Canon SL2 Performance

Timing and Performance

Generally good to very good performance for an entry-level DSLR, though shallow buffer when shooting RAW files.

Startup/Play to Record

Power on
to first shot

~0.6 second

Time it takes to turn on and capture a shot.

Play to Record,
first shot

~0.4 second

Time until first shot is captured.

Powering on and taking a shot was quite fast for an entry-level DSLR, at about 0.6 second. Switching from Play to Record mode and taking a shot was faster, at about 0.4 second.

Shutter Response (Lag Time), Optical Viewfinder

Full Autofocus
Single-point (center) AF

0.079 second

Time from fully pressing shutter button to image capture. (All timing tested with a Canon 50mm f/1.8 STM lens.)

Full Autofocus
Single-point AF
TTL flash enabled

0.292 second

Time to capture while forcing flash to fire. Preflash metering pulses from flash often slow shutter response.

Manual Focus

0.069 second

For most cameras, shutter lag is less in manual focus than autofocus, but usually not as fast as when the camera is "prefocused".


0.061 second

Time to capture, after half-pressing and holding shutter button.

Shutter Response (Lag Time), Live View

Live View

0.094 second

Time to capture, after half-pressing and holding shutter button.

In terms of the Canon SL2's ability to determine that it's properly focused when shooting the same target multiple times using the optical viewfinder with our 50mm f/1.8 STM lens, its full autofocus shutter response was very fast for a consumer DSLR. We measured only 0.079 second for full AF lag using single point (center) AF, which is close to pro DSLR speeds. Enabling the flash added considerable delay for the pre-flash metering resulting in a capture lag of about 0.29 second, though that's still quite fast.

Shutter lag with manual focus was excellent at 0.069 second. "Prefocusing" the camera by half-pressing and holding down the shutter button before the final exposure resulted in a lag time of only 0.061 second, also excellent for a consumer DSLR.

The Canon SL2's prefocused shutter lag time in Live View mode was 0.094 second, which is excellent. Note that we no longer test full AF lag in Live View mode for DSLRs, because the lens used makes such a huge difference that comparing is pointless. We'll try to comment on real-world Live View AF performance in our field tests.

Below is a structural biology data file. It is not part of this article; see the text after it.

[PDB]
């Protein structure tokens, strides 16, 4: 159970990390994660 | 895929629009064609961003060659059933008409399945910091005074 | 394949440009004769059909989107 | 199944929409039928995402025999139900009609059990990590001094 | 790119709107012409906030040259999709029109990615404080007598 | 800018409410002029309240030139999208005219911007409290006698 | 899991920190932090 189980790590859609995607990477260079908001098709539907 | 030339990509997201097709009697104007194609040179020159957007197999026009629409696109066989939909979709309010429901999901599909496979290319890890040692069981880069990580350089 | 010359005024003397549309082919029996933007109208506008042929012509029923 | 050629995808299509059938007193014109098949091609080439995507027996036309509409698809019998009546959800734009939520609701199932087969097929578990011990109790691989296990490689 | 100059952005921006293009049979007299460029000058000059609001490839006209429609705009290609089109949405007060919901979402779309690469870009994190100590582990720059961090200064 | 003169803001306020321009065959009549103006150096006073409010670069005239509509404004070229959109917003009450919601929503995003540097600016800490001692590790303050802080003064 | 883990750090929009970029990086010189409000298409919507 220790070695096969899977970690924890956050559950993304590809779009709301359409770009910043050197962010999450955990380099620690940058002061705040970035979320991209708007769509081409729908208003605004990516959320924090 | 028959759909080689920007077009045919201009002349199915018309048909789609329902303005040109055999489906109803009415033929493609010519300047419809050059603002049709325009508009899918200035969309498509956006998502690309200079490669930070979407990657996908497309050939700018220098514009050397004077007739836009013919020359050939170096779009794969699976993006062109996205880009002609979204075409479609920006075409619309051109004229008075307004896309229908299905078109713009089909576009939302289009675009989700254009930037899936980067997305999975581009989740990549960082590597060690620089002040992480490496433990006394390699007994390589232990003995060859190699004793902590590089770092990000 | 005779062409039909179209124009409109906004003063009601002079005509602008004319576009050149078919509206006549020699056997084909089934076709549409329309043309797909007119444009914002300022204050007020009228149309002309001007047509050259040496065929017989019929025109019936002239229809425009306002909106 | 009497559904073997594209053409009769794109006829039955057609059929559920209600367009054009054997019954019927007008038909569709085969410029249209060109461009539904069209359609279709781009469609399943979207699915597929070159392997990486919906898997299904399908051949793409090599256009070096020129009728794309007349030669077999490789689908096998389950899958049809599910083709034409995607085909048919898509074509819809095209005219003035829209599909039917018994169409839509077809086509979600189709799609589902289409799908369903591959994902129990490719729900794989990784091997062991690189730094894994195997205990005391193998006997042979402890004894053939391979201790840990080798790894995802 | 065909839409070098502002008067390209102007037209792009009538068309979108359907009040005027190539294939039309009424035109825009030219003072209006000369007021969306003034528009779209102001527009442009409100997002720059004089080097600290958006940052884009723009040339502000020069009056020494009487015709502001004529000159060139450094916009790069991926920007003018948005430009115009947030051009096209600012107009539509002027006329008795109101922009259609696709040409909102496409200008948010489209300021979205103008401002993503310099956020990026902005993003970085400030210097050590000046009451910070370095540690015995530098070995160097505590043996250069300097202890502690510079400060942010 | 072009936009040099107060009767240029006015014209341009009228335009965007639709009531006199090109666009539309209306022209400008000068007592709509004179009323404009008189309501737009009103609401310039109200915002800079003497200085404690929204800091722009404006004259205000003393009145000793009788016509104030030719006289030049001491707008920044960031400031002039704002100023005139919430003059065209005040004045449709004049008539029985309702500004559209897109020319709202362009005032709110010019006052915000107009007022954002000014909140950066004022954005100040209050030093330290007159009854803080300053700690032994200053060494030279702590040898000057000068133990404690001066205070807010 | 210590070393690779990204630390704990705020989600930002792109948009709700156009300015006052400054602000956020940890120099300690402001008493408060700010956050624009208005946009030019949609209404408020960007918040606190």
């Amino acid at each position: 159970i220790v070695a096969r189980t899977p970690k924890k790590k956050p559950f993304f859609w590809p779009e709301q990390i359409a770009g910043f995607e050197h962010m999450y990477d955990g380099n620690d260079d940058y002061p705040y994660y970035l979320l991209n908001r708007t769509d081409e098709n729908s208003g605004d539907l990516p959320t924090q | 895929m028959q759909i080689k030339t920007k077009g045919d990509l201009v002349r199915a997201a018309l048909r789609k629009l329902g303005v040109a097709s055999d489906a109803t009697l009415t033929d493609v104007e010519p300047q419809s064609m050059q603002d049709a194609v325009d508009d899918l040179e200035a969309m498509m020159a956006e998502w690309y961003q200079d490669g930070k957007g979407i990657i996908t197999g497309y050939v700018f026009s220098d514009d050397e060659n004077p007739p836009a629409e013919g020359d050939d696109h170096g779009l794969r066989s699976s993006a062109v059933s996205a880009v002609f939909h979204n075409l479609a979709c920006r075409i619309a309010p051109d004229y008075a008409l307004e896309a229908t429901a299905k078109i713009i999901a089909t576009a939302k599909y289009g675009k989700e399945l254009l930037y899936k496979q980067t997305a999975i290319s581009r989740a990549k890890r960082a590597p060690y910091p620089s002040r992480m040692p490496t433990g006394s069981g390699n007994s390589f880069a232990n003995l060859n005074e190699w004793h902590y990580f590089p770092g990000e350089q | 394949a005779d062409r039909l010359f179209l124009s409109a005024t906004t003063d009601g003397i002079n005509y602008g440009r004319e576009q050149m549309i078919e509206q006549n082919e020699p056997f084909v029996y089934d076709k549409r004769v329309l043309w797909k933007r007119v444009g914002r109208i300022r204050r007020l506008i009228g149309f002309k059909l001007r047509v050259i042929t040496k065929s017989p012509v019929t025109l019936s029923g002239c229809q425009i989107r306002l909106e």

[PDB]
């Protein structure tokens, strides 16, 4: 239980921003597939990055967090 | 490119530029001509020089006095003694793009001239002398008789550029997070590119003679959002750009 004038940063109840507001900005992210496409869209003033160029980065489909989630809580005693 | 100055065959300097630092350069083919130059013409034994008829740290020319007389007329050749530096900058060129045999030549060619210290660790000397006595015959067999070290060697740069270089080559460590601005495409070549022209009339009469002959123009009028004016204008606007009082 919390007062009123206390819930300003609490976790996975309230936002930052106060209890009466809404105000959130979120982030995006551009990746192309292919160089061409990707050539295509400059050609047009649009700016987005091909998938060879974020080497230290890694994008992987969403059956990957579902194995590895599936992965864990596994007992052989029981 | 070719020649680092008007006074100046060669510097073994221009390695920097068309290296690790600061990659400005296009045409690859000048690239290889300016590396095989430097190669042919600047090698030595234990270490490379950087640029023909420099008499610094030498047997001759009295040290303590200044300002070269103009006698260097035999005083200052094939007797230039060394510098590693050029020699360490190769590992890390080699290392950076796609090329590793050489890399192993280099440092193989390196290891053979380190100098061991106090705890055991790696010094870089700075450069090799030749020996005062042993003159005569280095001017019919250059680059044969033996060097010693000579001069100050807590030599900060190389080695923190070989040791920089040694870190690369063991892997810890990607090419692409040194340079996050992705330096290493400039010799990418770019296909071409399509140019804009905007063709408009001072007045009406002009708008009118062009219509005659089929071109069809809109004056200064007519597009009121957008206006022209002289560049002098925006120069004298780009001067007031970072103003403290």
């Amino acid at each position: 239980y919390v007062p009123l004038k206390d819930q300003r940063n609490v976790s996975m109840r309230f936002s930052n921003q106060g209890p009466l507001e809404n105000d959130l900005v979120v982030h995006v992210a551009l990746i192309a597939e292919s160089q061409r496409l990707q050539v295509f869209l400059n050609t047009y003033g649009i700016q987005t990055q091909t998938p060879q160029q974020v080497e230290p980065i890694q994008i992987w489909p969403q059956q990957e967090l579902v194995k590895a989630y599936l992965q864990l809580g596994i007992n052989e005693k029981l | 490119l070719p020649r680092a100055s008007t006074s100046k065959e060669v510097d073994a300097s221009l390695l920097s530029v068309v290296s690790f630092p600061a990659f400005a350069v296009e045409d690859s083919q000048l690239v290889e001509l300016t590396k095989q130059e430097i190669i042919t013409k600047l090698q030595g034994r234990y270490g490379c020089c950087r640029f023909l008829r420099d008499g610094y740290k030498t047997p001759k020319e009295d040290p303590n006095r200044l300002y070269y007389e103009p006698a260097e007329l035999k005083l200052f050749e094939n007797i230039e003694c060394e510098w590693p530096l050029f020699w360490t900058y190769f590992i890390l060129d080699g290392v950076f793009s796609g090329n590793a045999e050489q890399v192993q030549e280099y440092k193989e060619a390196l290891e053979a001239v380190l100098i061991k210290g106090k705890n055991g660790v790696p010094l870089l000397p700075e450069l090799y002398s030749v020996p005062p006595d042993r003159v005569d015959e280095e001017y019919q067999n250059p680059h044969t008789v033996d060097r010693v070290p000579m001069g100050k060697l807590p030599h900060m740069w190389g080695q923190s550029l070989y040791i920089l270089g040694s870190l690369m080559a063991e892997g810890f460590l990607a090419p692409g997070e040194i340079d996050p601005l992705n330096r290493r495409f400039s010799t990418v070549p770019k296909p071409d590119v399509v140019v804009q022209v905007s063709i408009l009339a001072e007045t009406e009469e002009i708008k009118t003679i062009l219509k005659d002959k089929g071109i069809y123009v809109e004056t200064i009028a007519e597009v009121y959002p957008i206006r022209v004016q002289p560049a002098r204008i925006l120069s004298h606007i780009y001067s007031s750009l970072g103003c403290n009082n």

To minimize the effect of different lens' focusing speed, we test AF-active shutter lag with the lens already set to the correct focal distance.

Cycle Time (shot to shot)

Single Shot mode
Large/Fine JPEG

< 0.3 second

Time per shot, averaged over a few frames.

Single Shot mode

< 0.3 second

Time per shot, averaged over a few frames.

Early shutter


Some cameras don't snap another shot if you release and press the shutter too quickly in Single Shot mode, making "No" the preferred answer. (The SL2 does not penalize an early press of the shutter release, but it doesn't always recognize the shutter release being pressed when it is buffering.)

Continuous mode
Large/Fine JPEG

0.20 second
(5.03 fps);
22 frames total;
2.7 seconds to clear*

Time per shot, averaged over 22 shot buffer capacity, then slowed to an average of 0.31s or 3.26 fps when buffer was full.

Continuous mode

0.20 second
(5.06 fps);
5 frames total;
5.7 seconds to clear*

Time per shot, averaged over 5 shot buffer capacity, then slowed to an average of 1.07s or 0.93 fps when buffer was full.

Continuous mode
RAW + Large/Fine

0.20 second
(5.00 fps);
5 frames total;
6.2 seconds to clear*